Plan to get 34 million quick tests for Victorians

Sir. Foley said the numbers were in line with predictions from the Doherty Institute, and Victoria registered 36 more hospital admissions but had 18 fewer people in the intensive care unit than the day before.

Prime Minister Scott Morrison called Victoria’s Prime Minister Daniel Andrew on Wednesday morning to discuss the purchase of rapid antigen tests. Various state government officials said the Victorian government was forced to step in and procure the tests after the federal government decided not to buy them in bulk, reflecting the previous debate on vaccine supply.

“It’s the job of the states, and I’m glad they do,” Mr Morrison said.

A spokesman for the federal government confirmed on Wednesday that “another 50 million RATs [rapid antigen tests] will soon be purchased for the national medical stock “on top of those already purchased for use in geriatric care centers.


Earlier, Mr Foley said the task of providing tests had fallen on the states.

“We would very much prefer to have a national approach to what is a national – yes, an international – supply issue,” he said. “But if it does not succeed, the states have, as usual, had to step in during this pandemic and fill the gap that has been left behind.”

The Victorian government plans to move to a system where close contacts of cases can clear themselves using a quick test instead of queuing for a PCR at test sites, which were overwhelmed again on Wednesday, and where Mr Foley said about 40 percent of the population were seeking pre-travel tests.

The move to take pressure off the PCR system and minimize disruption to people and businesses is parallel to a push from the country’s health chiefs to only consider someone a close contact if they were exposed to a COVID-positive person for four hours.

The health chiefs will present advice to the National Cabinet on whether to reduce the 10-day isolation period for infected people in line with government recommendations in the US and UK.

Victorian COVID-19 Response Commander Jeroen Weimar.

Victorian COVID-19 Response Commander Jeroen Weimar.Credit:Joe Armao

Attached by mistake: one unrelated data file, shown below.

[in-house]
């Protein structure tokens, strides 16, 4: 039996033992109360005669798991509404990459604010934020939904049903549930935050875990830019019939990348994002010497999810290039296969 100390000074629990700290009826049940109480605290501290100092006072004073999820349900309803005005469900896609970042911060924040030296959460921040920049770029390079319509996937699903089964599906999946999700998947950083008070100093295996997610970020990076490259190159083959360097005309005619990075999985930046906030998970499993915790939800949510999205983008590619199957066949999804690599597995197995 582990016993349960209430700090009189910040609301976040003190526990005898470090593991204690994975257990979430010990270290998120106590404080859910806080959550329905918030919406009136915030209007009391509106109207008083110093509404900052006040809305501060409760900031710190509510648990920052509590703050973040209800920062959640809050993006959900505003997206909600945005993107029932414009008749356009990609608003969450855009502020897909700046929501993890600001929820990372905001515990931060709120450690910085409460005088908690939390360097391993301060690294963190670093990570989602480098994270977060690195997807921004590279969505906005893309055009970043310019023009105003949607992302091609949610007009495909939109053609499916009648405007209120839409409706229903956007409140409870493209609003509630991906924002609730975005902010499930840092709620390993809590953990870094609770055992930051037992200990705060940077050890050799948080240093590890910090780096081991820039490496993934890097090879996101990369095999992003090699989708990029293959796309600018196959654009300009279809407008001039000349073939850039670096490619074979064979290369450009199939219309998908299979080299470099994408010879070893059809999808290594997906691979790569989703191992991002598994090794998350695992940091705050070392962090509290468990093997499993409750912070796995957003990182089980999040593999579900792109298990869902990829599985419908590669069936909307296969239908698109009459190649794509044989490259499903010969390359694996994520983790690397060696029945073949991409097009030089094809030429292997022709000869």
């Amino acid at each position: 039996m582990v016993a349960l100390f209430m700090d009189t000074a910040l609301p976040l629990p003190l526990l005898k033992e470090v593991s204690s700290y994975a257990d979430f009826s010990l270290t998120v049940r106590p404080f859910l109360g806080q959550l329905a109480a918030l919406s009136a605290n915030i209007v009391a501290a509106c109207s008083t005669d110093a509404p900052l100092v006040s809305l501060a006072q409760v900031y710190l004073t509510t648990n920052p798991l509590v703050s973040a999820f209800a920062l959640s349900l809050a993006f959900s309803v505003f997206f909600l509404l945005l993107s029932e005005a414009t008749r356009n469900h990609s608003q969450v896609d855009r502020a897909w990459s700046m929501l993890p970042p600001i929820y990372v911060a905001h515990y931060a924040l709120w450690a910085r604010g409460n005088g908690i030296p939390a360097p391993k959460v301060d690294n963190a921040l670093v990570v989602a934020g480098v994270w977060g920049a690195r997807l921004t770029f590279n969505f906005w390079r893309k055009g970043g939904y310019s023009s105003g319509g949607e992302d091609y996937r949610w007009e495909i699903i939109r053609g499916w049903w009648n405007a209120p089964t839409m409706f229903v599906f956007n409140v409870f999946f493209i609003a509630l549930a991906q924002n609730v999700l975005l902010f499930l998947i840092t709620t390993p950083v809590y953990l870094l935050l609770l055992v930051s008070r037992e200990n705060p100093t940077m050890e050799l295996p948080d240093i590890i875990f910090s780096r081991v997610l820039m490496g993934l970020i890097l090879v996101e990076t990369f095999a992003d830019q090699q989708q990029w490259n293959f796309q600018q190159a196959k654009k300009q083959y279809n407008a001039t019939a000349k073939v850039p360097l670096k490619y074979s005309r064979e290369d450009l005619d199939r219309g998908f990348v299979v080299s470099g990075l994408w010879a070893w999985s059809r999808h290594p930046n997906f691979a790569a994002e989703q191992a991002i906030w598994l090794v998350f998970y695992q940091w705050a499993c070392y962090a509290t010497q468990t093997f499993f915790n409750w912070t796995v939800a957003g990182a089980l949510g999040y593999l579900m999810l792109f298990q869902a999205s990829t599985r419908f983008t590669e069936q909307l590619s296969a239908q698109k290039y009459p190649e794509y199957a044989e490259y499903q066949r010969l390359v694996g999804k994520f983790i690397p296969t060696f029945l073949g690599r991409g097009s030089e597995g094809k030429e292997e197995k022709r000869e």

COVID-19 commander Jeroen Weimar, who urged people to use rapid testing in lower-risk situations instead of PCRs, said the government would soon publish announcements about the expanded use of antigen tests to “get the balance between public health protection and who will be able to return to work and other activities in a safe and efficient manner ”.

NSW Chief Health Officer Dr. Kerry Chant said the growing proportion of tests that gave a positive result indicated that the virus was more prevalent than the number of cases suggested. The percentage of tests that return positive in that state has risen from about 1.1 percent on Dec. 17 to 5.1 percent. In Victoria, it has grown from 1.8 percent on Dec. 17 to 2.6 percent, according to data from

Dr. Chant suggested that about one million people in the state could be infected. “In the first wave, we may get 10 to 15 percent of society to acquire it … COVID will then be with us for years to come, and we will have to get used to that,” she said.

NSW Chief Health Officer Kerry Chant last week.

NSW Chief Health Officer Kerry Chant last week.Credit:Rhett Wyman

“And hopefully it does not throw up more variants that are more transferable and more serious – you know, the wrong combination – but we are aware that even though we may not have much seriousness, it’s just the big numbers that will be a challenge for us. ”

Sir. Andrews, who will put his annual leave on pause to attend the National Cabinet on Thursday, tweeted a picture of himself on Wednesday afternoon when he received his booster jab, writing “it’s good to put a decision or two, you actually want to tick “.

Sir. Foley reiterated that with both the Omicron and Delta variants circulating in the community, the authorities strongly recommended that hospitality venues choose seated service – especially at New Year’s celebrations – and that the dance floors remain outside.

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